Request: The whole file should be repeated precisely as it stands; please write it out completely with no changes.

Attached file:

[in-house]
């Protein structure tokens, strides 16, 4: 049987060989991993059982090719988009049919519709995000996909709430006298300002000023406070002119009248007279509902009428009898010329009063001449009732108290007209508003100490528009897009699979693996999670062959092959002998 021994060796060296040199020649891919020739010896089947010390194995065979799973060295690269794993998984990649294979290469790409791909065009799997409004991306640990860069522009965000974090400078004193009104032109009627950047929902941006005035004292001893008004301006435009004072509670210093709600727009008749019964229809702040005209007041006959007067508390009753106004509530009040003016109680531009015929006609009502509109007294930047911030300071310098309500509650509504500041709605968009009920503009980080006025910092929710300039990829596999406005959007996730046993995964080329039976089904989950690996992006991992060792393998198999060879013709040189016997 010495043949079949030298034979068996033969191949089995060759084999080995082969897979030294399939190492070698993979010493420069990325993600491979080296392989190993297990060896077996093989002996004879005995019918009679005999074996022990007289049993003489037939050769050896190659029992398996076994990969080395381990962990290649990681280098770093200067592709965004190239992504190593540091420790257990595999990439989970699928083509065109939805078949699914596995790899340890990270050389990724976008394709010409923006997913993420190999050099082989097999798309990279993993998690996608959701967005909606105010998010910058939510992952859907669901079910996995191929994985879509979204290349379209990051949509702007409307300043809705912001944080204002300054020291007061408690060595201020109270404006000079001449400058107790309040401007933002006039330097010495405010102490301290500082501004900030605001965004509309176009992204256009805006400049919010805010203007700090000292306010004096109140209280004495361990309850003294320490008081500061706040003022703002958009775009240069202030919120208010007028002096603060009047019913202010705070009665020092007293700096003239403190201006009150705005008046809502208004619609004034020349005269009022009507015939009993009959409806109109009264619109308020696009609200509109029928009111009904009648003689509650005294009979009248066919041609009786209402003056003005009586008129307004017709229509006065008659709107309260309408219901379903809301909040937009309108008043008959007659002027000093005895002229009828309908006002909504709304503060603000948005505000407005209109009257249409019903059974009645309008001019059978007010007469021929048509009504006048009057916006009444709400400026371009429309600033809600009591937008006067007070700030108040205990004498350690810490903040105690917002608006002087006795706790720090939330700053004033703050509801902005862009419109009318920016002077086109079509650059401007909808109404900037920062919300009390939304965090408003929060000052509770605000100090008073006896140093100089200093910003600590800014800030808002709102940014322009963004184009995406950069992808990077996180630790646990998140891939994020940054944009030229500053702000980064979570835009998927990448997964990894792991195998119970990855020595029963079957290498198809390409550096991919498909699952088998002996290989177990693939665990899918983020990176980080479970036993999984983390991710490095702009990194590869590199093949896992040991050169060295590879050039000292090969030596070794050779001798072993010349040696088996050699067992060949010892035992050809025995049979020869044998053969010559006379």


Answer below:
[in-house]
């Protein structure tokens, strides 16, 4: 049987060989991993059982090719988009049919519709995000996909709430006298300002000023406070002119009248007279509902009428009898010329009063001449009732108290007209508003100490528009897009699979693996999670062959092959002998 021994060796060296040199020649891919020739010896089947010390194995065979799973060295690269794993998984990649294979290469790409791909065009799997409004991306640990860069522009965000974090400078004193009104032109009627950047929902941006005035004292001893008004301006435009004072509670210093709600727009008749019964229809702040005209007041006959007067508390009753106004509530009040003016109680531009015929006609009502509109007294930047911030300071310098309500509650509504500041709605968009009920503009980080006025910092929710300039990829596999406005959007996730046993995964080329039976089904989950690996992006991992060792393998198999060879013709040189016997 010495043949079949030298034979068996033969191949089995060759084999080995082969897979030294399939190492070698993979010493420069990325993600491979080296392989190993297990060896077996093989002996004879005995019918009679005999074996022990007289049993003489037939050769050896190659029992398996076994990969080395381990962990290649990681280098770093200067592709965004190239992504190593540091420790257990595999990439989970699928083509065109939805078949699914596995790899340890990270050389990724976008394709010409923006997913993420190999050099082989097999798309990279993993998690996608959701967005909606105010998010910058939510992952859907669901079910996995191929994985879509979204290349379209990051949509702007409307300043809705912001944080204002300054020291007061408690060595201020109270404006000079001449400058107790309040401007933002006039330097010495405010102490301290500082501004900030605001965004509309176009992204256009805006400049919010805010203007700090000292306010004096109140209280004495361990309850003294320490008081500061706040003022703002958009775009240069202030919120208010007028002096603060009047019913202010705070009665020092007293700096003239403190201006009150705005008046809502208004619609004034020349005269009022009507015939009993009959409806109109009264619109308020696009609200509109029928009111009904009648003689509650005294009979009248066919041609009786209402003056003005009586008129307004017709229509006065008659709107309260309408219901379903809301909040937009309108008043008959007659002027000093005895002229009828309908006002909504709304503060603000948005505000407005209109009257249409019903059974009645309008001019059978007010007469021929048509009504006048009057916006009444709400400026371009429309600033809600009591937008006067007070700030108040205990004498350690810490903040105690917002608006002087006795706790720090939330700053004033703050509801902005862009419109009318920016002077086109079509650059401007909808109404900037920062919300009390939304965090408003929060000052509770605000100090008073006896140093100089200093910003600590800014800030808002709102940014322009963004184009995406950069992808990077996180630790646990998140891939994020940054944009030229500053702000980064979570835009998927990448997964990894792991195998119970990855020595029963079957290498198809390409550096991919498909699952088998002996290989177990693939665990899918983020990176980080479970036993999984983390991710490095702009990194590869590199093949896992040991050169060295590879050039000292090969030596070794050779001798072993010349040696088996050699067992060949010892035992050809025995049979020869044998053969010559006379």